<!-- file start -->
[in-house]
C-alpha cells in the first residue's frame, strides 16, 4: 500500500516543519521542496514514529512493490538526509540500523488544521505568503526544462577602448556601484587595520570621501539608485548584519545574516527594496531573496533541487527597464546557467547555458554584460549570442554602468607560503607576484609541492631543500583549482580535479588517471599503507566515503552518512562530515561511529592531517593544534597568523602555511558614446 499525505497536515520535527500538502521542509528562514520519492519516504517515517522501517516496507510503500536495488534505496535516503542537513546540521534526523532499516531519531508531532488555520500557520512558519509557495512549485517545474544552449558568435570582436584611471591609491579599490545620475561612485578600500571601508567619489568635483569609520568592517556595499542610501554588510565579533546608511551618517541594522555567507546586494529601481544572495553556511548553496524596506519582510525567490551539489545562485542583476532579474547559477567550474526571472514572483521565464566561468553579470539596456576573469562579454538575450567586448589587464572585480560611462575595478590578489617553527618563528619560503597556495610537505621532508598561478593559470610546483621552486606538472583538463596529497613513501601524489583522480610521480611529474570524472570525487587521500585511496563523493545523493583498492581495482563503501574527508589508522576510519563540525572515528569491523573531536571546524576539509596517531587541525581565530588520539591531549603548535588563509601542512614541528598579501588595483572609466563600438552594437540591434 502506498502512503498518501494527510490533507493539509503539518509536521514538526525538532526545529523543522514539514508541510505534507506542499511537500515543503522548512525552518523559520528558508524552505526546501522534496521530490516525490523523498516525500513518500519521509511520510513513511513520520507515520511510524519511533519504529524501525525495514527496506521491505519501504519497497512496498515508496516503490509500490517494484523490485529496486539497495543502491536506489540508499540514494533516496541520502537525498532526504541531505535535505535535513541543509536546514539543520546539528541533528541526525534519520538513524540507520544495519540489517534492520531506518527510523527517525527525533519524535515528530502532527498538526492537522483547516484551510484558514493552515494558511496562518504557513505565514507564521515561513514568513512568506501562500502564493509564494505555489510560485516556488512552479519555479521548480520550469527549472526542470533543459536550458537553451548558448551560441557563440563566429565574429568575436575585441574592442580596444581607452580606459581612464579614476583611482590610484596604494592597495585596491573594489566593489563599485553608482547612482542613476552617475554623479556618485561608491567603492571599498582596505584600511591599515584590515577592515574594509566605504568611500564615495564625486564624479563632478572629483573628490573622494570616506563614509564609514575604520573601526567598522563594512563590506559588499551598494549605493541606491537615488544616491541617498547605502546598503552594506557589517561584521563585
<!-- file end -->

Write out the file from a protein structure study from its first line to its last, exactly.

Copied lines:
[in-house]
C-alpha cells in the first residue's frame, strides 16, 4: 500500500516543519521542496514514529512493490538526509540500523488544521505568503526544462577602448556601484587595520570621501539608485548584519545574516527594496531573496533541487527597464546557467547555458554584460549570442554602468607560503607576484609541492631543500583549482580535479588517471599503507566515503552518512562530515561511529592531517593544534597568523602555511558614446 499525505497536515520535527500538502521542509528562514520519492519516504517515517522501517516496507510503500536495488534505496535516503542537513546540521534526523532499516531519531508531532488555520500557520512558519509557495512549485517545474544552449558568435570582436584611471591609491579599490545620475561612485578600500571601508567619489568635483569609520568592517556595499542610501554588510565579533546608511551618517541594522555567507546586494529601481544572495553556511548553496524596506519582510525567490551539489545562485542583476532579474547559477567550474526571472514572483521565464566561468553579470539596456576573469562579454538575450567586448589587464572585480560611462575595478590578489617553527618563528619560503597556495610537505621532508598561478593559470610546483621552486606538472583538463596529497613513501601524489583522480610521480611529474570524472570525487587521500585511496563523493545523493583498492581495482563503501574527508589508522576510519563540525572515528569491523573531536571546524576539509596517531587541525581565530588520539591531549603548535588563509601542512614541528598579501588595483572609466563600438552594437540591434 502506498502512503498518501494527510490533507493539509503539518509536521514538526525538532526545529523543522514539514508541510505534507506542499511537500515543503522548512525552518523559520528558508524552505526546501522534496521530490516525490523523498516525500513518500519521509511520510513513511513520520507515520511510524519511533519504529524501525525495514527496506521491505519501504519497497512496498515508496516503490509500490517494484523490485529496486539497495543502491536506489540508499540514494533516496541520502537525498532526504541531505535535505535535513541543509536546514539543520546539528541533528541526525534519520538513524540507520544495519540489517534492520531506518527510523527517525527525533519524535515528530502532527498538526492537522483547516484551510484558514493552515494558511496562518504557513505565514507564521515561513514568513512568506501562500502564493509564494505555489510560485516556488512552479519555479521548480520550469527549472526542470533543459536550458537553451548558448551560441557563440563566429565574429568575436575585441574592442580596444581607452580606459581612464579614476583611482590610484596604494592597495585596491573594489566593489563599485553608482547612482542613476552617475554623479556618485561608491567603492571599498582596505584600511591599515584590515577592515574594509566605504568611500564615495564625486564624479563632478572629483573628490573622494570616506563614509564609514575604520573601526567598522563594512563590506559588499551598494549605493541606491537615488544616491541617498547605502546598503552594506557589517561584521563585